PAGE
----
A free community screening of the film, ESCAPE FIRE: The Fight to Rescue American Healthcare, will be held Sunday, March 3, 2013, at 3 p.m. at the Bama Theatre in downtown Tuscaloosa.
The event is sponsored by The University of Alabama’s College of Community Health Sciences, Capstone College of Nursing, School of Social Work, Culverhouse College of Commerce and Business Administration and Office of Health Promotion and Wellness.
The screening will be followed by a panel discussion to focus on health care issues and concerns and possible ways to improve the healthcare system. Panelists will include: Bryan Kindred, CEO of DCH Health System; Deborah Tucker, CEO of Whatley Health Services; Charles Morgan, senior executive vice president and general counsel of Phifer Inc.; Linda House Moncrief, benefits and wellness director for the city of Tuscaloosa; and Allen Perkins, MD, professor and chair of the Department of Family Medicine at the University of South Alabama College of Medicine.
“This is an opportunity to have an important dialog,” says Richard Streiffer, MD, dean of the College of Community Health Sciences and a family medicine physician. “Our goal is to begin to change the conversation in the community.”
ESCAPE FIRE is a feature-length documentary that examines the nation’s healthcare system. The movie was an official selection of the 2012 Sundance Film Festival. According to the ESCAPE FIRE website, the film looks at “the powerful forces maintaining the status quo, a medical industry designed for quick fixes rather than prevention, for profit-driven care rather than patient-driven care. But the current battle over cost and access does not ultimately address the root of the problem: we have a disease-care system, not a healthcare system.”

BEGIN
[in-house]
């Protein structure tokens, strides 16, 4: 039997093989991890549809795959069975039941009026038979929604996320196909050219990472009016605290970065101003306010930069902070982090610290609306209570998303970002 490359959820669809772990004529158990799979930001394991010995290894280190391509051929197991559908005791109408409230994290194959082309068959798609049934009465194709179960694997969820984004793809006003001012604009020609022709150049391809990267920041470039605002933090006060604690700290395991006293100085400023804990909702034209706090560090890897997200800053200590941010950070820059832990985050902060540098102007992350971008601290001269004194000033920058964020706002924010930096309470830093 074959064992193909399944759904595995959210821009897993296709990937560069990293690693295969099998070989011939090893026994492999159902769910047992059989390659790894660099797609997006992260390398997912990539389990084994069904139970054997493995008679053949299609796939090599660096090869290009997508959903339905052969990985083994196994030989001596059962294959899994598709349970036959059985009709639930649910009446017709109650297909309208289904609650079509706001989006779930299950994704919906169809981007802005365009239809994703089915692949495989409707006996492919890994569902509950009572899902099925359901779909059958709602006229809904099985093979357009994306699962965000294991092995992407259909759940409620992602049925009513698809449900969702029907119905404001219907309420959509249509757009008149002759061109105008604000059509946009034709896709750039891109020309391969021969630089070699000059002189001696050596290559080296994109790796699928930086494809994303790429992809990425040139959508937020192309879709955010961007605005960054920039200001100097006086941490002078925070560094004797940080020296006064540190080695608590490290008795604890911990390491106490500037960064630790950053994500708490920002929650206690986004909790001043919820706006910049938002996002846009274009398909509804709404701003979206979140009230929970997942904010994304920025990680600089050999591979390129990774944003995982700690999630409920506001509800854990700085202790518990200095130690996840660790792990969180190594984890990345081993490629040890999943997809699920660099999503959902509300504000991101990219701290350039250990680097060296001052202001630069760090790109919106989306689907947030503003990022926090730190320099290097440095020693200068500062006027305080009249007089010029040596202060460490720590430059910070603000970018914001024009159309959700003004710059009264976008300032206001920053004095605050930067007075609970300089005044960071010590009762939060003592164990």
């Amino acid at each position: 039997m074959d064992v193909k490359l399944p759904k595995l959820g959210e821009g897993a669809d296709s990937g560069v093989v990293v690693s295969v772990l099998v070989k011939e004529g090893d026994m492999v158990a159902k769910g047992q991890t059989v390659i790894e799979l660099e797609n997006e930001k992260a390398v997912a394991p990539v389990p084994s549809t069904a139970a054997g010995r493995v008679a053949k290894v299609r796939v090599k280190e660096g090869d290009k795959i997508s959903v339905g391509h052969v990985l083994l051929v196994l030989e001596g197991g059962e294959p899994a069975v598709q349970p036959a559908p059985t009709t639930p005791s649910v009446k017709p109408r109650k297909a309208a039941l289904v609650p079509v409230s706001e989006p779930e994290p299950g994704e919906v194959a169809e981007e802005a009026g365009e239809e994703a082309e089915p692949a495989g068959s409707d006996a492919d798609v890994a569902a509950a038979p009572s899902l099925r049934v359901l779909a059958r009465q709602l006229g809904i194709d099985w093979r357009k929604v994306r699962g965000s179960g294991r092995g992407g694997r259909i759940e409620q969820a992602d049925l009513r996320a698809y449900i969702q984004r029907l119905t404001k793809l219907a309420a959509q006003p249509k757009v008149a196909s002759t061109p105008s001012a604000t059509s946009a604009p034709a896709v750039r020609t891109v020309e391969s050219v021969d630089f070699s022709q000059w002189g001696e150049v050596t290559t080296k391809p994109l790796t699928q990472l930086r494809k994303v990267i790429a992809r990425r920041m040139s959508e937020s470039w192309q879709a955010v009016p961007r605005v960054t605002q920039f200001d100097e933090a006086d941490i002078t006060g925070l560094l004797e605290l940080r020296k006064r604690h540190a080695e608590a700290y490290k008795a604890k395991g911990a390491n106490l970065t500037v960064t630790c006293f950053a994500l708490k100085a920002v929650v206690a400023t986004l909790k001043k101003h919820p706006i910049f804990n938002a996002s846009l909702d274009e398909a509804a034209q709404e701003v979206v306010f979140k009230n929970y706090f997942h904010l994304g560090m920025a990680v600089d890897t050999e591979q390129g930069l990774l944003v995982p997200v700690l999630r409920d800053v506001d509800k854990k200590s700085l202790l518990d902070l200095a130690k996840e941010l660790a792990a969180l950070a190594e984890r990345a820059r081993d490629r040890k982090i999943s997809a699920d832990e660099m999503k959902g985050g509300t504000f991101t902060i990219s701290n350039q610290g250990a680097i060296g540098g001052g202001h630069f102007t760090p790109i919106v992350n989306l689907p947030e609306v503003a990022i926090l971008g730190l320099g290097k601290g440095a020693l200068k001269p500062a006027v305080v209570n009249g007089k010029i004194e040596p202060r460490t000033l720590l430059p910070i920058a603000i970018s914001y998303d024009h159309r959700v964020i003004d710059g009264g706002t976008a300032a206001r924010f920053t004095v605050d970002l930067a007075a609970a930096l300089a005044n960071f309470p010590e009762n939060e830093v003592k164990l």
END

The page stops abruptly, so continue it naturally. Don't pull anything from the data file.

According to the U.S. Centers for Disease Control and Prevention, much of healthcare spending in the United States goes to treating preventable diseases, for example heart disease, diabetes and cancers caused by obesity.
American healthcare costs overall are rising rapidly and could reach $4.2 trillion annually within a decade, roughly 20 percent of the nation’s gross domestic product, according to the Centers for Medicare and Medicaid Services. The average per capita cost of health care in the United States is $8,000, compared to $3,000 in the rest of the developed world, according to the Organization for Economic Co-Operation and Development.
Still, the Institute for Medicine has found that 30 percent of healthcare costs in the United States, approximately $750 billion annually, are wasted and do not improve health.
“This documentary tackles the American healthcare system, a subject that carriers with it decades of debate and misconception,” say film directors Matthew Heineman and Susan Froemke. They say much of the recent media attention has focused on the contentious passage of the Affordable Care Act and the debate about its impact “yet Americans are still unclear about what is broken and how best to move forward. ESCAPE FIRE seeks to explore possibilities to create a sustainable system for the future and to dispel misinformation in order to create a clear and comprehensive look at healthcare in America,” they added.
Heineman and Froemke say it is time to create “escape fires” in the nation’s healthcare system.
The University of Alabama sponsors of the ESCAPE FIRE film screening hope the event will be the start of a dialog about potential healthcare escape fires for Alabama.
“We are all involved in training health professionals for the future,” Streiffer says. “We have the ability to change the conversation in a meaningful way.”